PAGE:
Reconstitution and Preparation

Table 1: Preparation for Intramuscular Administration

RECONSTITUTE DEFEROXAMINE MESYLATE FOR INJECTION, USP WITHSTERILE WATER FOR INJECTION

Vial Size

Amount of Sterile Water for Injection Required for Reconstitution

Total Drug Content after Reconstitution

Final Concentration per mL after Reconstitution

500 mg

2 mL

500 mg/2.35 mL

213 mg/mL

2 grams

8 mL

2 grams/9.4 mL

213 mg/mL

Table 2: Preparation for Intravenous Administration

RECONSTITUTE DEFEROXAMINE MESYLATE FOR INJECTION, USP WITH STERILE WATER FOR INJECTION

Vial Size

Amount of Sterile Water for Injection Required for Reconstitution

Total Drug Content after Reconstitution

Final Concentration per mL after Reconstitution

500 mg

5 mL

500 mg/5.3 mL

95 mg/mL

2 grams

20 mL

2 grams/21.1 mL

95 mg/mL

Table 3: Preparation for Subcutaneous Administration

RECONSTITUTE DEFEROXAMINE MESYLATE FOR INJECTION, USP WITHSTERILE WATER FOR INJECTION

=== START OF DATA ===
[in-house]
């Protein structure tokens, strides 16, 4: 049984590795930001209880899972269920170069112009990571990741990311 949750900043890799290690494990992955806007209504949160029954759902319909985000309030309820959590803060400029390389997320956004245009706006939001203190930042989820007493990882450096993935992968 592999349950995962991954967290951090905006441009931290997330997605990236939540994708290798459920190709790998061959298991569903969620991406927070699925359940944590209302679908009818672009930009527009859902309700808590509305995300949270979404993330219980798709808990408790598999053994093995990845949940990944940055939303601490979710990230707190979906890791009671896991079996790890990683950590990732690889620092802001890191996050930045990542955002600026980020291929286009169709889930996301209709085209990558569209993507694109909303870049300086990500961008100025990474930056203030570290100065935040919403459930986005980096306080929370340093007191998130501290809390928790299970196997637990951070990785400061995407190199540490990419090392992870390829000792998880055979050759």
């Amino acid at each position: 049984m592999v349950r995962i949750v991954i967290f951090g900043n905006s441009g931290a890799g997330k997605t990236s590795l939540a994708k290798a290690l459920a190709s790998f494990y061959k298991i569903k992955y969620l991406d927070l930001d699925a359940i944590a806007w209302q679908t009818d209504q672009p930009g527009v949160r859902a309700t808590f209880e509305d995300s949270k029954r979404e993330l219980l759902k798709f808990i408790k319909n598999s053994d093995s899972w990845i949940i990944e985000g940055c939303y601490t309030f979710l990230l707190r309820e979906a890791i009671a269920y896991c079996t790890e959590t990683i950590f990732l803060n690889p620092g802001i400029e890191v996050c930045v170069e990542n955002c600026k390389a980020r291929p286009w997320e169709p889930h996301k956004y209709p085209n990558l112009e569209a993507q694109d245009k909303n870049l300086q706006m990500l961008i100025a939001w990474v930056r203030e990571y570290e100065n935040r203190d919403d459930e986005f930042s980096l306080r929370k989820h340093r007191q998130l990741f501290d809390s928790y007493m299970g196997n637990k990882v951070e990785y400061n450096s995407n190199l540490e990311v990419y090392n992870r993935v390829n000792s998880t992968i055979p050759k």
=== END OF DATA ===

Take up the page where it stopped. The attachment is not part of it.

Vial Size

Amount of Sterile Water for Injection Required for Reconstitution

Total Drug Content after Reconstitution

Final Concentration per mL after Reconstitution

500 mg

5 mL

500 mg/5.3 mL

95 mg/mL

2 grams

20 mL

2 grams/21.1 mL

95 mg/mL

The reconstituted deferoxamine mesylate solution is an isotonic, clear and colorless to slightly-yellowish solution. The drug should be completely dissolved before the solution is withdrawn. Deferoxamine Mesylate for Injection, USP reconstituted with Sterile Water for Injection IS FOR SINGLE-DOSE ONLY. Discard unused portion.

The product should be used immediately after reconstitution (commencement of treatment within 3 hours) for microbiological safety. When reconstitution is carried out under validated aseptic conditions (in a sterile laminar flow hood using aseptic technique), the product may be stored at room temperature for a maximum period of 24 hours before use. Do not refrigerate reconstituted solution. Reconstituting Deferoxamine Mesylate for Injection, USP in solvents or under conditions other than indicated may result in precipitation. Turbid solutions should not be used.